Pueblan milk snake

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Pueblan milk snake
Milk Snake P9240112.JPG
Pueblan milk snake
Scientific classification e
Kingdom: Animalia
Phylum: Chordata
Class: Reptilia
Order: Squamata
Suborder: Serpentes
Family: Colubridae
Genus: Lampropeltis
Species: L. triangulum
Subspecies: L. t. campbelli
Trinomial name
Lampropeltis triangulum campbelli
Quinn, 1983[1]

Lampropeltis triangulum campbelli, commonly known as the Pueblan milk snake or Campbell's milk snake, is an egg laying species of nonvenomous colubrid snake. It is commonly bred in captivity and is found in several color variations. When handled, it can discharge a pungent-smelling exudate from its cloaca as a presumed defense mechanism.


The generic name (Lampropeltis) is derived from the Ancient Greek lamprós (λαμπρος) meaning "bright" and peltas (πελτας) meaning "shield", after the sheen of their scales. Its specific name (triangulum) is Latin for "triangle" and refers to the three colours found on the scales of the species (red, black, and yellow). Its subspecific name, campbelli, is a Latinization of the last name of American herpetologist Jonathan A. Campbell.[1][2]


The Pueblan milk snake has a tri-color pattern of red, black, and white bands. Adult Pueblan milk snakes reach lengths of 36 to 48 inches.[3] The Pueblan milk snake has a resemblance to the coral snake and this similarity in colour, known as Batesian mimicry, helps protect the snake from potential predators.[4] They can be distinguished from other subspecies due to wide white bands, and frequent black tipping over the red bands. Also, the red in campbelli tends to be especially vibrant and bright compared to other subspecies. Non-morph Pueblan milk snakes always have pure white coloration on their light bands, save for some black speckling.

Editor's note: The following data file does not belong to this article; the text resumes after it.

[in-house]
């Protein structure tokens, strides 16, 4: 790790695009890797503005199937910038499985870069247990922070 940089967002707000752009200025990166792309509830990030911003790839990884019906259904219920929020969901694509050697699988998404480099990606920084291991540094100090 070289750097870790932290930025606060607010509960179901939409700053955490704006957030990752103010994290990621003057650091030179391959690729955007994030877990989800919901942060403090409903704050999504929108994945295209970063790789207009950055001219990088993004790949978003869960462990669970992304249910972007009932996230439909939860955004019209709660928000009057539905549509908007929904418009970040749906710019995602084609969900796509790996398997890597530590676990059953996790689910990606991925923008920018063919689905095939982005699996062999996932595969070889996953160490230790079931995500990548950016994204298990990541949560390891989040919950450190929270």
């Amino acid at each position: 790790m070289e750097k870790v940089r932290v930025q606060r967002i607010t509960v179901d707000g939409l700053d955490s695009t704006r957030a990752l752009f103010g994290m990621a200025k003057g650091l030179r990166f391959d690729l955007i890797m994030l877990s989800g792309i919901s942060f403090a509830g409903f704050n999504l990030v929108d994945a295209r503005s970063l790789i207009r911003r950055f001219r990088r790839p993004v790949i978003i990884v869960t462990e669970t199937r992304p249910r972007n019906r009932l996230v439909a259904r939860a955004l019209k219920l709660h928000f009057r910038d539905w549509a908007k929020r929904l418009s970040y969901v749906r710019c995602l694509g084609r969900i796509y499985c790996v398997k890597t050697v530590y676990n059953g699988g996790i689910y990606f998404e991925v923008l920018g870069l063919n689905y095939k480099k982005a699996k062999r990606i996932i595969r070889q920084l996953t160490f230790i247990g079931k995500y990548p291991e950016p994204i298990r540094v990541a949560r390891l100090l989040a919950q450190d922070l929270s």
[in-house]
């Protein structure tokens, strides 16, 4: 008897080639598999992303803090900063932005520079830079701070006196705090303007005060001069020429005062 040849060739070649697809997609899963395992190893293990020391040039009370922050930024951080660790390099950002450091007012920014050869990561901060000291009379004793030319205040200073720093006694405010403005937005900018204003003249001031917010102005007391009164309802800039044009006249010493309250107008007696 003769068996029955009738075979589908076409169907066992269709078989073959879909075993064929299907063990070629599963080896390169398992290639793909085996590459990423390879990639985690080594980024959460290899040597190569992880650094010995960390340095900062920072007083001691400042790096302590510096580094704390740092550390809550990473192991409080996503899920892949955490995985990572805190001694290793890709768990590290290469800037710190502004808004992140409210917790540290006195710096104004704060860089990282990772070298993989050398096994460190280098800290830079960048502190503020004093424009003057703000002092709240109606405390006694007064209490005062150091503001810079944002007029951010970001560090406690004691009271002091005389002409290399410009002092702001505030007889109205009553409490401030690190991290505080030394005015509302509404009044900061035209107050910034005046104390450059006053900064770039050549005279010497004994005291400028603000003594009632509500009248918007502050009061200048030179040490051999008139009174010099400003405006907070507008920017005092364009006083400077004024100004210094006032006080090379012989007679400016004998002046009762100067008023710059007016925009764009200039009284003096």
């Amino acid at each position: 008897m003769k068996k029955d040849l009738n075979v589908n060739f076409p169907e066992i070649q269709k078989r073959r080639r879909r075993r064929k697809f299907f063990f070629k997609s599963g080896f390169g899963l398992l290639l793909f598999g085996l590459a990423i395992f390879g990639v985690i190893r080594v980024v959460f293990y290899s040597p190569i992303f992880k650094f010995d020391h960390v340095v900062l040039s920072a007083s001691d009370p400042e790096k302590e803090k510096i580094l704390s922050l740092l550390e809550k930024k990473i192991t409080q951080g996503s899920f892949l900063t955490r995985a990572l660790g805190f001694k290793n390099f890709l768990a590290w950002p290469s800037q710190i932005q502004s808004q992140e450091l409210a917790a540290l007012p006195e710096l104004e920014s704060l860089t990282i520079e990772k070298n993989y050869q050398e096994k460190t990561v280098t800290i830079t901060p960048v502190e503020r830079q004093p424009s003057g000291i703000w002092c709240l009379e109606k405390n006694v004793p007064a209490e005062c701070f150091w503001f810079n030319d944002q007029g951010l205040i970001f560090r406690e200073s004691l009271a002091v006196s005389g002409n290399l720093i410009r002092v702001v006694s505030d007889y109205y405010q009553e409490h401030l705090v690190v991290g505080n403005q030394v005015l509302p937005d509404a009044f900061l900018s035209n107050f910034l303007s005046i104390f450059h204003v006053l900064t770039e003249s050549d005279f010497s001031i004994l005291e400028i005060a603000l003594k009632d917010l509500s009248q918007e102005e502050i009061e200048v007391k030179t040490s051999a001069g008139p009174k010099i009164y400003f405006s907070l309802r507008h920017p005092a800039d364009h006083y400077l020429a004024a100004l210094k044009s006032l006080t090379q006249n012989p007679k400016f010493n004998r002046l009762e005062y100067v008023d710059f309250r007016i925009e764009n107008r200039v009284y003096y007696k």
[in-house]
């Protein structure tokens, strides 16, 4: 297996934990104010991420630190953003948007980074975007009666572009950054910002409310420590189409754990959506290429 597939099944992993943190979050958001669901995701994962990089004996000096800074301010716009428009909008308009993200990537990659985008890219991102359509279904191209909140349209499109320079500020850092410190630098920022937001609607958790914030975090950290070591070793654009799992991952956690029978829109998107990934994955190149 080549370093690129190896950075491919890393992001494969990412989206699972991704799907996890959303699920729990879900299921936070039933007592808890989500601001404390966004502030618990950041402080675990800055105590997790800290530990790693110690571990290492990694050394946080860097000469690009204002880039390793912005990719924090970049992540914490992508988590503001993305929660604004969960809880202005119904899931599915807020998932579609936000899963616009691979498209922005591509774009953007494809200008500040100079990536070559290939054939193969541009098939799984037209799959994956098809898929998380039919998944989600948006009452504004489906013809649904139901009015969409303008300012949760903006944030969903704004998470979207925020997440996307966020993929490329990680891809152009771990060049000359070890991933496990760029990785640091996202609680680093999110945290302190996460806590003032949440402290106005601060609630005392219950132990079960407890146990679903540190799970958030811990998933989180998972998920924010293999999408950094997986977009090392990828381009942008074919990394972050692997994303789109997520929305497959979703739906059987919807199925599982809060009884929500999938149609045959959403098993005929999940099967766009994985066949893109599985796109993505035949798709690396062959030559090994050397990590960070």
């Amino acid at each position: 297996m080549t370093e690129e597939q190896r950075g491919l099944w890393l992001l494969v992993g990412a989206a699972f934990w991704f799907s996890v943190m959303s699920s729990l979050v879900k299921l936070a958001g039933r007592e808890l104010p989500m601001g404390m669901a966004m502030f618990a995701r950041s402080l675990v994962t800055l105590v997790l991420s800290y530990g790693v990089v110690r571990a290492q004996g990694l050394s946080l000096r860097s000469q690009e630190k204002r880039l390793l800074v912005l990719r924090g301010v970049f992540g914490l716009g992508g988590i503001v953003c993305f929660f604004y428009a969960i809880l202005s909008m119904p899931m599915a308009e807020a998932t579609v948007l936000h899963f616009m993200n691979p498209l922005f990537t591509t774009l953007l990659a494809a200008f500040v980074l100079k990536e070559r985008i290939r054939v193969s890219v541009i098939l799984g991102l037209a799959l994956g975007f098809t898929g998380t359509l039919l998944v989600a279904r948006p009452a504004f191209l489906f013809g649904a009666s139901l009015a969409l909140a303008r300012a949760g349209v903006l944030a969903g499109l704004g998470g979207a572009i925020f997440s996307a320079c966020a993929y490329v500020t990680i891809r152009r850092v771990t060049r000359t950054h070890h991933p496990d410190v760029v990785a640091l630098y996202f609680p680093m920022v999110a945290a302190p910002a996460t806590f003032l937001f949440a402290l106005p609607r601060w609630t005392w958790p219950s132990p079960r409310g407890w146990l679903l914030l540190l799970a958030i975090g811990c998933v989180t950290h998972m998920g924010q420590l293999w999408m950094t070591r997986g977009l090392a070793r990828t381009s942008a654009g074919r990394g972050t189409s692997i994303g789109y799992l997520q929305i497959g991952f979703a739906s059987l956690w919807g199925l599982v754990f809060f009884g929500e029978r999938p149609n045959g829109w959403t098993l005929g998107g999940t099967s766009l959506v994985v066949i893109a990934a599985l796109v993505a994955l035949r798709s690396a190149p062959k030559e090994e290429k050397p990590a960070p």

Geographic distribution[edit]

The Pueblan milk snake is found in southern Puebla, eastern Morelos and northern Oaxaca, Mexico.


Pueblan milk snakes are crepuscular, meaning they are most active at dawn and dusk. They tend to be flighty and nervous when disturbed by humans. They rarely bite unless provoked a large amount.


Pueblan milk snakes will feed on anything they can overpower. They will consume prey such as mice, rats, birds, lizards, frogs, and other snakes, including venomous snakes.[5]

In captivity[edit]

Pueblan milk snakes adapt well in captivity if kept between 80 and 85 degrees Fahrenheit, with a night time temperature drop of 5 to 10 degrees. Temperature control is important, as it maintains the animal's feeding response and digestion. Cages should be escape proof, and fresh water provided at all times. A hide box is necessary, since Pueblans are more comfortable in confined spaces. King snakes and milk snakes must be housed separately (except during the breeding season) because they are cannibalistic. Pueblan milk snakes are widely bred and very affordable, likely being the most common subspecies in captivity.

They can be flighty and will typically defecate when initially handled, though they will rarely bite. They become more docile with regular handling.[3]


Pueblan milk snakes brumate for a period of 3–4 months from November through early March emerging to mate at the end of this time period. Females are triggered in this way to ovulate and produce a pheromone trail (using glands on her skin) which the males follow. The female lays 2-15 eggs 30 days after mating. The juveniles hatch 2 months (55–60 days) later.


  1. ^ a b Quinn, Hugh R. (1983). "Two new subspecies of Lampropeltis triangulum from México". Transactions of the Kansas Academy of Science. 85 (4): 113–135. doi:10.2307/3628164.
  2. ^ Liner, Ernest A. (1994). Scientific and Common Names for the Amphibians and Reptiles of Mexico in English and Spanish, 1st Ed. Society for the Study of Amphibians & Reptiles. p. 113. ISBN 978-0-916984-32-8.
  3. ^ a b Bartlett, Richard D. (2000). Milksnakes and Tricolored Kingsnakes. New Holland Publishers Ltd. p. 48. ISBN 978-0-7641-1128-0.
  4. ^ O'Shea, Mark (2008). Venomous Snakes of the World. New Holland Publishers Ltd. p. 160. ISBN 978-1-84773-086-2.
  5. ^ Love, Bill (1997). World's Most Spectacular Reptiles and Amphibians. Carmichael & Carmichael. p. 208. ISBN 978-1-884942-06-8.

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